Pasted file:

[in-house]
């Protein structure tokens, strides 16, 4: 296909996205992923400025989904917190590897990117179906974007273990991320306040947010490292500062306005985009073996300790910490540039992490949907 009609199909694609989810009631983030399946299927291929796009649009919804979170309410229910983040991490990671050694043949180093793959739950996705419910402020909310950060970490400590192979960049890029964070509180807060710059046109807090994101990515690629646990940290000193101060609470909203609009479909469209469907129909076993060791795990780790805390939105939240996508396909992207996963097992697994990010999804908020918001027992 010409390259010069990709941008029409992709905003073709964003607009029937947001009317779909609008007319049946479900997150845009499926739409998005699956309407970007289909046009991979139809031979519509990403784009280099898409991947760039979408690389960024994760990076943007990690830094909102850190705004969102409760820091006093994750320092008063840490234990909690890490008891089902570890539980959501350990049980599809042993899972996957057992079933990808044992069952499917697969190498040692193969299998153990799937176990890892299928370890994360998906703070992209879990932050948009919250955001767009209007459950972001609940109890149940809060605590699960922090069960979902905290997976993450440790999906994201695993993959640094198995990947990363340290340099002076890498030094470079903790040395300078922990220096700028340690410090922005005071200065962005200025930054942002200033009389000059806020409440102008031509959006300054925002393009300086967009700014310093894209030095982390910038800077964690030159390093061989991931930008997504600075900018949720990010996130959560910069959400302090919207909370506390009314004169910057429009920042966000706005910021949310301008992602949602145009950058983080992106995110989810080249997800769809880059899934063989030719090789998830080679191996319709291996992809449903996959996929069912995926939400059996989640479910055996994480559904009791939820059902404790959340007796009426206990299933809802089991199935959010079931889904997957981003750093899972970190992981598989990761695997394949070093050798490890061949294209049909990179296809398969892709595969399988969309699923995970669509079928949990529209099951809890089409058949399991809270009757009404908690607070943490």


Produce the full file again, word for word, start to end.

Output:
[in-house]
């Protein structure tokens, strides 16, 4: 296909996205992923400025989904917190590897990117179906974007273990991320306040947010490292500062306005985009073996300790910490540039992490949907 009609199909694609989810009631983030399946299927291929796009649009919804979170309410229910983040991490990671050694043949180093793959739950996705419910402020909310950060970490400590192979960049890029964070509180807060710059046109807090994101990515690629646990940290000193101060609470909203609009479909469209469907129909076993060791795990780790805390939105939240996508396909992207996963097992697994990010999804908020918001027992 010409390259010069990709941008029409992709905003073709964003607009029937947001009317779909609008007319049946479900997150845009499926739409998005699956309407970007289909046009991979139809031979519509990403784009280099898409991947760039979408690389960024994760990076943007990690830094909102850190705004969102409760820091006093994750320092008063840490234990909690890490008891089902570890539980959501350990049980599809042993899972996957057992079933990808044992069952499917697969190498040692193969299998153990799937176990890892299928370890994360998906703070992209879990932050948009919250955001767009209007459950972001609940109890149940809060605590699960922090069960979902905290997976993450440790999906994201695993993959640094198995990947990363340290340099002076890498030094470079903790040395300078922990220096700028340690410090922005005071200065962005200025930054942002200033009389000059806020409440102008031509959006300054925002393009300086967009700014310093894209030095982390910038800077964690030159390093061989991931930008997504600075900018949720990010996130959560910069959400302090919207909370506390009314004169910057429009920042966000706005910021949310301008992602949602145009950058983080992106995110989810080249997800769809880059899934063989030719090789998830080679191996319709291996992809449903996959996929069912995926939400059996989640479910055996994480559904009791939820059902404790959340007796009426206990299933809802089991199935959010079931889904997957981003750093899972970190992981598989990761695997394949070093050798490890061949294209049909990179296809398969892709595969399988969309699923995970669509079928949990529209099951809890089409058949399991809270009757009404908690607070943490």